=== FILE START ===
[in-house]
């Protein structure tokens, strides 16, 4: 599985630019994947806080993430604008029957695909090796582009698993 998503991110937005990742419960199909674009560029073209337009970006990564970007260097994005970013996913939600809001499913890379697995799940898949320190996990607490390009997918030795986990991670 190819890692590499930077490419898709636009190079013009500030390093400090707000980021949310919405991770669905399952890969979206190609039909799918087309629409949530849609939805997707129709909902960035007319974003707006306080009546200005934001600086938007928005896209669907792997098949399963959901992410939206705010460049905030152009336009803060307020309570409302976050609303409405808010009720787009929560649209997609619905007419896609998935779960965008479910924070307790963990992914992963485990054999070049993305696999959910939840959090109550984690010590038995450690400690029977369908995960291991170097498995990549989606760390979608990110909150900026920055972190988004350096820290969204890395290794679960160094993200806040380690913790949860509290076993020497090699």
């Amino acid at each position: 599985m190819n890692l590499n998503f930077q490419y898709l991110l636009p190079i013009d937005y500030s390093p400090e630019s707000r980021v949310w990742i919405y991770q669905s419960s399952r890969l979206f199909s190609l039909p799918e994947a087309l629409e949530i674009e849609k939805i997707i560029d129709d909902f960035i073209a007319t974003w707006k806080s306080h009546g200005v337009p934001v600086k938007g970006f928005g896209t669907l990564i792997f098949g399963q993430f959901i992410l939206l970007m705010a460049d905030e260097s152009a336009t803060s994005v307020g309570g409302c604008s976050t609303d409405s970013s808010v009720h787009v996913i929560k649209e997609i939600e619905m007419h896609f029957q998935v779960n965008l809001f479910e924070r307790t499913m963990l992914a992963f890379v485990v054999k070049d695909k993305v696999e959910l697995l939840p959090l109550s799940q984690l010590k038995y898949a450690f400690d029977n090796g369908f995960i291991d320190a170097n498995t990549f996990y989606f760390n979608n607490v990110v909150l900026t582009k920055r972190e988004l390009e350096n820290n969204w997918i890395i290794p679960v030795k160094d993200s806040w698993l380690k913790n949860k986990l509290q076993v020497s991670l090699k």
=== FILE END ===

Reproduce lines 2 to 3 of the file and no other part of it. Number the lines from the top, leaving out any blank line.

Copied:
């Protein structure tokens, strides 16, 4: 599985630019994947806080993430604008029957695909090796582009698993 998503991110937005990742419960199909674009560029073209337009970006990564970007260097994005970013996913939600809001499913890379697995799940898949320190996990607490390009997918030795986990991670 190819890692590499930077490419898709636009190079013009500030390093400090707000980021949310919405991770669905399952890969979206190609039909799918087309629409949530849609939805997707129709909902960035007319974003707006306080009546200005934001600086938007928005896209669907792997098949399963959901992410939206705010460049905030152009336009803060307020309570409302976050609303409405808010009720787009929560649209997609619905007419896609998935779960965008479910924070307790963990992914992963485990054999070049993305696999959910939840959090109550984690010590038995450690400690029977369908995960291991170097498995990549989606760390979608990110909150900026920055972190988004350096820290969204890395290794679960160094993200806040380690913790949860509290076993020497090699």
């Amino acid at each position: 599985m190819n890692l590499n998503f930077q490419y898709l991110l636009p190079i013009d937005y500030s390093p400090e630019s707000r980021v949310w990742i919405y991770q669905s419960s399952r890969l979206f199909s190609l039909p799918e994947a087309l629409e949530i674009e849609k939805i997707i560029d129709d909902f960035i073209a007319t974003w707006k806080s306080h009546g200005v337009p934001v600086k938007g970006f928005g896209t669907l990564i792997f098949g399963q993430f959901i992410l939206l970007m705010a460049d905030e260097s152009a336009t803060s994005v307020g309570g409302c604008s976050t609303d409405s970013s808010v009720h787009v996913i929560k649209e997609i939600e619905m007419h896609f029957q998935v779960n965008l809001f479910e924070r307790t499913m963990l992914a992963f890379v485990v054999k070049d695909k993305v696999e959910l697995l939840p959090l109550s799940q984690l010590k038995y898949a450690f400690d029977n090796g369908f995960i291991d320190a170097n498995t990549f996990y989606f760390n979608n607490v990110v909150l900026t582009k920055r972190e988004l390009e350096n820290n969204w997918i890395i290794p679960v030795k160094d993200s806040w698993l380690k913790n949860k986990l509290q076993v020497s991670l090699k």